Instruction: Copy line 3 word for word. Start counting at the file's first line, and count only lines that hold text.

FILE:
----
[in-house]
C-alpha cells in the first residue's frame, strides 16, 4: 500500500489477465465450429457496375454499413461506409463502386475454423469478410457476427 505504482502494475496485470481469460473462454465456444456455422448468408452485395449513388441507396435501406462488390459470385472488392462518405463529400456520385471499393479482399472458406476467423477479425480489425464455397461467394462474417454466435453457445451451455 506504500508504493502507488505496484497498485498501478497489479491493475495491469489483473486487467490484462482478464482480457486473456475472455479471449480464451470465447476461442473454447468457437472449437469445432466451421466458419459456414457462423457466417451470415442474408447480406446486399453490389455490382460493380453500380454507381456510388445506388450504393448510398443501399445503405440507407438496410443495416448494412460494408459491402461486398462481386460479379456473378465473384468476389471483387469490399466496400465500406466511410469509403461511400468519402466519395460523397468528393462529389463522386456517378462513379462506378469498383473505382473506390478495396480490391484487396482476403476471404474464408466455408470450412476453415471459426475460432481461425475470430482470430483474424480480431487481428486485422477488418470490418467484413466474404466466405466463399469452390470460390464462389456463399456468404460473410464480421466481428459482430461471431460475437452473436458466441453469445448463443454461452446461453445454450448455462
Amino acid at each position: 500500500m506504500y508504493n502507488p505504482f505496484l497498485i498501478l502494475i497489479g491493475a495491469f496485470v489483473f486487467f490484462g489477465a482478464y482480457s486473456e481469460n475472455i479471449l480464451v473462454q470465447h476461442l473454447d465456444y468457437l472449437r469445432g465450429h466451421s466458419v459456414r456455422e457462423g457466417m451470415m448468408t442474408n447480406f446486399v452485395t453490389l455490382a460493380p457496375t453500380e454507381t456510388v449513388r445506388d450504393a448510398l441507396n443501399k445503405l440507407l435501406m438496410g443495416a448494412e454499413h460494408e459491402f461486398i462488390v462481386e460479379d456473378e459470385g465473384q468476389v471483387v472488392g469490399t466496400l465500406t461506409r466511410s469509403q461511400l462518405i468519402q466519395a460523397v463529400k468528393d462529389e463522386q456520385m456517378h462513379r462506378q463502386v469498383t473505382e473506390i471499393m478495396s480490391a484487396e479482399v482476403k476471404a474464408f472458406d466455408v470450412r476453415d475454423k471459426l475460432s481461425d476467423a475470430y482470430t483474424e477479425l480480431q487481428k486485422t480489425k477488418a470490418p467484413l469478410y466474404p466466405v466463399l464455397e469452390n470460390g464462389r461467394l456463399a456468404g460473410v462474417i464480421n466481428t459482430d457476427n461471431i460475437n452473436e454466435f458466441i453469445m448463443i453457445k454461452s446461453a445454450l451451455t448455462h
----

Amino acid at each position: 500500500m506504500y508504493n502507488p505504482f505496484l497498485i498501478l502494475i497489479g491493475a495491469f496485470v489483473f486487467f490484462g489477465a482478464y482480457s486473456e481469460n475472455i479471449l480464451v473462454q470465447h476461442l473454447d465456444y468457437l472449437r469445432g465450429h466451421s466458419v459456414r456455422e457462423g457466417m451470415m448468408t442474408n447480406f446486399v452485395t453490389l455490382a460493380p457496375t453500380e454507381t456510388v449513388r445506388d450504393a448510398l441507396n443501399k445503405l440507407l435501406m438496410g443495416a448494412e454499413h460494408e459491402f461486398i462488390v462481386e460479379d456473378e459470385g465473384q468476389v471483387v472488392g469490399t466496400l465500406t461506409r466511410s469509403q461511400l462518405i468519402q466519395a460523397v463529400k468528393d462529389e463522386q456520385m456517378h462513379r462506378q463502386v469498383t473505382e473506390i471499393m478495396s480490391a484487396e479482399v482476403k476471404a474464408f472458406d466455408v470450412r476453415d475454423k471459426l475460432s481461425d476467423a475470430y482470430t483474424e477479425l480480431q487481428k486485422t480489425k477488418a470490418p467484413l469478410y466474404p466466405v466463399l464455397e469452390n470460390g464462389r461467394l456463399a456468404g460473410v462474417i464480421n466481428t459482430d457476427n461471431i460475437n452473436e454466435f458466441i453469445m448463443i453457445k454461452s446461453a445454450l451451455t448455462h